Did she feel inadequately reassured last time, has someone else or some previous event worried her, or has she come back because she is obeying 'safety-net' advice given at the last consultation? Are her concerns appropriate, or falsely based on inexperience, lack of confidence, or unrealistic expectations?

Only now should you examine James, but if he is struggling or screaming despite your best efforts, you may not be able to examine him as fully as you would wish.

What should you do now?

If you are certain that you have all the information you need, and that this is genuinely a case of the 'worried slightly-unwell', then you can share your findings with mum and discuss the next steps plus any red flags for consulting again.

Telling patients off for inappropriate consulting is rarely productive. Changing their behaviour while maintaining a good relationship is more likely if you:

·elicit and acknowledge their concerns

·praise and reinforce what they have done well (for example giving fluids and antipyretics)

·give health education including when (and when not) to seek advice

·are supportive and empathic rather than critical.

However, if you are unsure, or cannot adequately assess James, it's worth remembering the Rule of Three ­ patients who consult three or more times for apparently minor symptoms may have a serious condition that you have missed, or which is presenting in an unusual way.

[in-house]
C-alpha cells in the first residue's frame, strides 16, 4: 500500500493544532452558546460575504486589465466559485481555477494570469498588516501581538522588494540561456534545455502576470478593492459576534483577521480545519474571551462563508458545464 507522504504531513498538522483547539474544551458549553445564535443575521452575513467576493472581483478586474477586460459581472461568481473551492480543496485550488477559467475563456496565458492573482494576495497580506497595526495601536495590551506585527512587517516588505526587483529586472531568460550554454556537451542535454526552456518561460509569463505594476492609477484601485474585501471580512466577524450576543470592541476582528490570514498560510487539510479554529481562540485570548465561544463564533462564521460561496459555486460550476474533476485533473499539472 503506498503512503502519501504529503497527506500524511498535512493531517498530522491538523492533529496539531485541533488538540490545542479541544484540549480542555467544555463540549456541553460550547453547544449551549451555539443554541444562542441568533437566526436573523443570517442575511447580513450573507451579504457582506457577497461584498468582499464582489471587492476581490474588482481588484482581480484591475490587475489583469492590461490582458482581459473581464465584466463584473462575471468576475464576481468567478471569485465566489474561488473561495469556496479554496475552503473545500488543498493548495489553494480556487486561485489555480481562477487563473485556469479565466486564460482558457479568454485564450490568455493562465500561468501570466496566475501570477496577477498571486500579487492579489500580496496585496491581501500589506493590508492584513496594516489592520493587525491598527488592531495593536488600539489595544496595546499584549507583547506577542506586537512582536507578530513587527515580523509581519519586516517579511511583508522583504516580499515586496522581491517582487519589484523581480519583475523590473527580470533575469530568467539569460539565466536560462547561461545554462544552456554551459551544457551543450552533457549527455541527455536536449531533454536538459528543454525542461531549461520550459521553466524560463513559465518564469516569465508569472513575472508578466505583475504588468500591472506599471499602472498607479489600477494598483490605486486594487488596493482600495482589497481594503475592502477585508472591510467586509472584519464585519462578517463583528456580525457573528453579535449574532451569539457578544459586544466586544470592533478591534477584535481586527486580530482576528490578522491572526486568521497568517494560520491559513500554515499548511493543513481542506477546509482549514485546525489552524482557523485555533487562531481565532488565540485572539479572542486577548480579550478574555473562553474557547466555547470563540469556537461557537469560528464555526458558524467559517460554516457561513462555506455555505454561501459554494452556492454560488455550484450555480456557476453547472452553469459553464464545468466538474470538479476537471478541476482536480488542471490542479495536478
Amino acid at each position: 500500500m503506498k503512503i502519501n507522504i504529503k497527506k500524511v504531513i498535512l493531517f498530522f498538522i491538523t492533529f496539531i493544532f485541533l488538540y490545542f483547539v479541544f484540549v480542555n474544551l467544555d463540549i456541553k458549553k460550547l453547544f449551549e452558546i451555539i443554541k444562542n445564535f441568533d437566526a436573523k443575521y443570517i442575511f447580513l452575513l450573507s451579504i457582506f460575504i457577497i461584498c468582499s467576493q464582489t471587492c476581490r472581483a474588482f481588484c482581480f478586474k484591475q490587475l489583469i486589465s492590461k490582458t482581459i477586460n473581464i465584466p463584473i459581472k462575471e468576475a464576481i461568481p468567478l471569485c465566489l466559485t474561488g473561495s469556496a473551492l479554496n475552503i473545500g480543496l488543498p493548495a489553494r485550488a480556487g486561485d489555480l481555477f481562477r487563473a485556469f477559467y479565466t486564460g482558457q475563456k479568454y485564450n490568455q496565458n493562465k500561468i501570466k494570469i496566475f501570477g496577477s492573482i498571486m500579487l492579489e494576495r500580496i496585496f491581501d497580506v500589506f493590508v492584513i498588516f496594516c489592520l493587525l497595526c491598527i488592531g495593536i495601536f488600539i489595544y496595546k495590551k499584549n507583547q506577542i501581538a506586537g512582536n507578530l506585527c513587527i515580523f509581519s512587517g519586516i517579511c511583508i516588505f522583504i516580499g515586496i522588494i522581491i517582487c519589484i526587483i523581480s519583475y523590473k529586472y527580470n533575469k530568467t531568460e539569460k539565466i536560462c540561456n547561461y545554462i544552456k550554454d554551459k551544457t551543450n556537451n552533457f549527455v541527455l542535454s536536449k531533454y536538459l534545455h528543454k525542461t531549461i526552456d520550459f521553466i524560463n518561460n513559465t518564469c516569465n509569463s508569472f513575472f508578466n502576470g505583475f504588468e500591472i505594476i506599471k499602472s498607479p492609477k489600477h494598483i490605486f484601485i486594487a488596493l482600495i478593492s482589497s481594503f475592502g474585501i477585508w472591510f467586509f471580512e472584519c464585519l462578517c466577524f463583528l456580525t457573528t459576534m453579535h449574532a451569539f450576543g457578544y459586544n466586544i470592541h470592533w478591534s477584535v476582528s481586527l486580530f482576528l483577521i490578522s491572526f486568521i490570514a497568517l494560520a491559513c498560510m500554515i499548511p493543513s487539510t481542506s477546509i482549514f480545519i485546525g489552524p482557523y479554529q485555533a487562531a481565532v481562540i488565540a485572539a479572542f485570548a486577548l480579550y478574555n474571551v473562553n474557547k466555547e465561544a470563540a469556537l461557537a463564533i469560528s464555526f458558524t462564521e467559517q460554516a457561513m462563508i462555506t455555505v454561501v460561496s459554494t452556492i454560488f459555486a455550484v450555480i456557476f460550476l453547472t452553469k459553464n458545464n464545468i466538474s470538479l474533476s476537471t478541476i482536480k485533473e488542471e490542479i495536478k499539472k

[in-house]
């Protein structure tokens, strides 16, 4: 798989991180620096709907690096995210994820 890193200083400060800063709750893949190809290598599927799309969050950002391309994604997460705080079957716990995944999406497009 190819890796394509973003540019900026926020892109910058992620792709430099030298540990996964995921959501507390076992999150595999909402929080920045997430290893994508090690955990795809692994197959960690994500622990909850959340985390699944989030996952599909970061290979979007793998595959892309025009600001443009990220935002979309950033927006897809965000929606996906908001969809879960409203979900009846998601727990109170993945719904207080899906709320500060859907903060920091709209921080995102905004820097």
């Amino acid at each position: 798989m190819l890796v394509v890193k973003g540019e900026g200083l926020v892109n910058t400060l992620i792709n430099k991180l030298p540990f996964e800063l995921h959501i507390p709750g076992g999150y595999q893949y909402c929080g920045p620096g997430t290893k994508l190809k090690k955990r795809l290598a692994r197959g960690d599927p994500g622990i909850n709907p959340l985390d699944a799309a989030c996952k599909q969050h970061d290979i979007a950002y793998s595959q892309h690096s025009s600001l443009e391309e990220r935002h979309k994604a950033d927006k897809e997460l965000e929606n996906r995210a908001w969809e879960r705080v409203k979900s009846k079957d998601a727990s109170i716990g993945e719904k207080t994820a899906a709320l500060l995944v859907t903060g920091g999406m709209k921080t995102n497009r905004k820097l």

Most GPs can give examples where admitting the patient to hospital for this reason alone turned out to be the right decision. It would be sensible to request a second opinion from the paediatrician if you have any doubts.

Melanie Wynne-Jones is a GP in Marple, Cheshire

Working smarter could include:

·Adjusting the proportion of routine/emergency appointments

·Adjusting for the effects of partner absence

·Increased delegation to the practice nurse

·Increased use of telephone consulting/triage/follow-up

·Reducing doctor-initiated follow-up appointments

·Actioning hospital letters and results proactively rather than waiting for patients to make appointments

·Reviewing the appropriateness of 'safety-net' advice given in consultations4

·A firm but safe policy for dealing with requests from extras administered consistently by suitably trained staff

Key points

·Demand for appointments depends on both patient and practice behaviour

·Appointment supply and demand must be actively managed to balance resources, workload, patient safety and patient satisfaction

·Avoid preconceptions when assessing patients who consult repeatedly about the same problem; the clue may lie in their ideas, concerns and expectations

·Remember the Rule of Three


1 The General Practice Assessment Questionnaire is available with full instructions at

2 The Improving Practice Questionnaire is available at

3 Advanced Access Achieving and sustaining improved access to primary care, Department of Health, 2002 Trusts/PrimaryCareTrustsArticle/fs/en?CONTENT_ID=4016138&chk=gvOn07

4 The inner consultation: how to develop an effective and intuitive consulting style, Roger Neighbour (Paperback 2004) Radcliffe Medcial Press.

ISBN 1 85775 679 7